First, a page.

Blomkamp’s interest in the film comes from a visual effects perspective. In this case, his interest was piqued by the Volumetric Capture process, which is used in 3D modelling for videogames and virtual reality systems. As far as I understand it, the process creates a three-dimensional computer model in much the same way as the motion capture process does but in photographic detail and builds everything out into a virtual figure or set that can be moved, rotated and so on in any way that one likes.
Blomkamp has clearly shot the film on a medium budget using the resources immediately to hand as did a number of other filmmakers during the pandemic. This resulted in films conducted with limited casts and crew, while bigger more spectacular aspects like action sequences and crowd scenes involving extras were kept to a minimum. This is noticeable here where you feel that a number of sequences have been curtailed far more than they should have been – we see an impressive suiting-up montage as Michael J. Rogers and Terry Chen prepare to head to the hospital to fight the demon but the actual confrontation is never seen, all we get is Carly Pope turning up in the aftermath to find wounded soldiers. Similarly, apart from a few scenes where a monster appears in the shadows in the simulation, we never actually see Nathalie Boltt possessed even though that is supposed to be a central aspect of the story.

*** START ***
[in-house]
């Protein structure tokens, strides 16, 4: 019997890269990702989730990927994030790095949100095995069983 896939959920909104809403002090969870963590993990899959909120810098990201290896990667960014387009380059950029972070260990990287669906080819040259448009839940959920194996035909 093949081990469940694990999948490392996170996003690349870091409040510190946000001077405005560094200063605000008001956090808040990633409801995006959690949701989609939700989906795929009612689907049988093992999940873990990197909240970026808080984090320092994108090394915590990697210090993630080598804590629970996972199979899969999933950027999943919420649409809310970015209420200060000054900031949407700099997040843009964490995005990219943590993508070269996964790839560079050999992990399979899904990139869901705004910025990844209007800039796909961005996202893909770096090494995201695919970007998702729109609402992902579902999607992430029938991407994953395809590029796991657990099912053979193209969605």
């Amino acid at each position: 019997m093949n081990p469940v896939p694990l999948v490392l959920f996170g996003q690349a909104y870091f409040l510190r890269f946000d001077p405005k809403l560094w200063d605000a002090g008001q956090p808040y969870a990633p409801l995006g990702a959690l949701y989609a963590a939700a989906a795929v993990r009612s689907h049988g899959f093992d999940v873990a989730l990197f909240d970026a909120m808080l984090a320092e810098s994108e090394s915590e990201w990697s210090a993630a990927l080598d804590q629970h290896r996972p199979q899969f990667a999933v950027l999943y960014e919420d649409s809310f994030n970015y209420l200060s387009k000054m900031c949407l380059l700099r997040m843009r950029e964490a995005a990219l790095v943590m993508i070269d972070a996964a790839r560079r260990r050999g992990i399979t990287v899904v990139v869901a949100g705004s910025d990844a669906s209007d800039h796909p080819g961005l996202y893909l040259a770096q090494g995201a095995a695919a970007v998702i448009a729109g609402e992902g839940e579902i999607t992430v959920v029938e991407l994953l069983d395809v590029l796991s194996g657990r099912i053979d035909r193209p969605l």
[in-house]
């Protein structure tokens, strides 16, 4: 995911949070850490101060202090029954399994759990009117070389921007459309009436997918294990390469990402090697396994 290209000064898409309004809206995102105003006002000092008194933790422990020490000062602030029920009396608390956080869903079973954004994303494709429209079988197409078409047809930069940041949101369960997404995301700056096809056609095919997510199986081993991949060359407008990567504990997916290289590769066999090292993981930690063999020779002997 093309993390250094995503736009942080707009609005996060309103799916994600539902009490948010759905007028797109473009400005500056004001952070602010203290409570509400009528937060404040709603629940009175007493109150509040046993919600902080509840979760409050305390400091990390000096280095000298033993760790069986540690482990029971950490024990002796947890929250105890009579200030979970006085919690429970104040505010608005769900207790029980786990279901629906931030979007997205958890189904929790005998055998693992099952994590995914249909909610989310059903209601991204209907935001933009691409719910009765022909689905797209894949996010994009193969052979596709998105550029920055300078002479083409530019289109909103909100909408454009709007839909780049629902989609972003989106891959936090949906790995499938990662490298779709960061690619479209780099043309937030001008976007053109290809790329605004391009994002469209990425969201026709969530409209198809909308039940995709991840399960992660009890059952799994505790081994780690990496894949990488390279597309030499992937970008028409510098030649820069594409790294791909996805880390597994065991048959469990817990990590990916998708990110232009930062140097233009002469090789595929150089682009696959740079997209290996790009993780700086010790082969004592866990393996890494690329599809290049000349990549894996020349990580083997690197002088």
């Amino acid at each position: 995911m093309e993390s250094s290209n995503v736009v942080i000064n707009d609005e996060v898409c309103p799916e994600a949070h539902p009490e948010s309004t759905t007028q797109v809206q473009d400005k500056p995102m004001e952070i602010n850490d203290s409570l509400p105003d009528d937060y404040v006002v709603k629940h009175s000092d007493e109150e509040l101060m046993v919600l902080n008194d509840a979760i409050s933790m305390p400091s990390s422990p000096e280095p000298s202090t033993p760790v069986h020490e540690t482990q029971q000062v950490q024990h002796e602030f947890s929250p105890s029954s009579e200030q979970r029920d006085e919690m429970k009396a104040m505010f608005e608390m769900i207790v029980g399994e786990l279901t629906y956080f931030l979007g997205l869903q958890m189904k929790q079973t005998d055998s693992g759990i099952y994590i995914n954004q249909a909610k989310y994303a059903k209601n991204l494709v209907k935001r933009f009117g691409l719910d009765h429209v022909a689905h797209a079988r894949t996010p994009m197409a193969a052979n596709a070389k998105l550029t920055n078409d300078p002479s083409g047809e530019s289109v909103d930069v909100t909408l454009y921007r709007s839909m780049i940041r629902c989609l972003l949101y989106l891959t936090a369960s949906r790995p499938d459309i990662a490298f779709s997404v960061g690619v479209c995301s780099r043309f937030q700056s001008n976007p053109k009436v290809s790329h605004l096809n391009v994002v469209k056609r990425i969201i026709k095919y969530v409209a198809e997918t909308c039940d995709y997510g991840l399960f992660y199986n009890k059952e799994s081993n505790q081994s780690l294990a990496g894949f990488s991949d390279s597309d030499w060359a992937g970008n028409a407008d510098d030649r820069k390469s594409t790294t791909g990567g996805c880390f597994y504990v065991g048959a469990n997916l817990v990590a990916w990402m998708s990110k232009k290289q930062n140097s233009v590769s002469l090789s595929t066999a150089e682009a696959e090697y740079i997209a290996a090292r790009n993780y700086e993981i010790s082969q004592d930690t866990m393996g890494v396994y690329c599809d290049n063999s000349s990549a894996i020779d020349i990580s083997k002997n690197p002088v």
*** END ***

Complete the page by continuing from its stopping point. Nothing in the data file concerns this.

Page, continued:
Indeed, there is little that Demonic has in common with the standard possession film – for a more detailed overview of the genre see the essay Possession Films. Ever since The Exorcist (1973), the genre has been filled with the same rarely varying images of the possessed with cracked face tied to a bed, taunting obscenities, levitating and rotating heads and the like while Catholic priests stand on chanting “the power or Christ compels you.”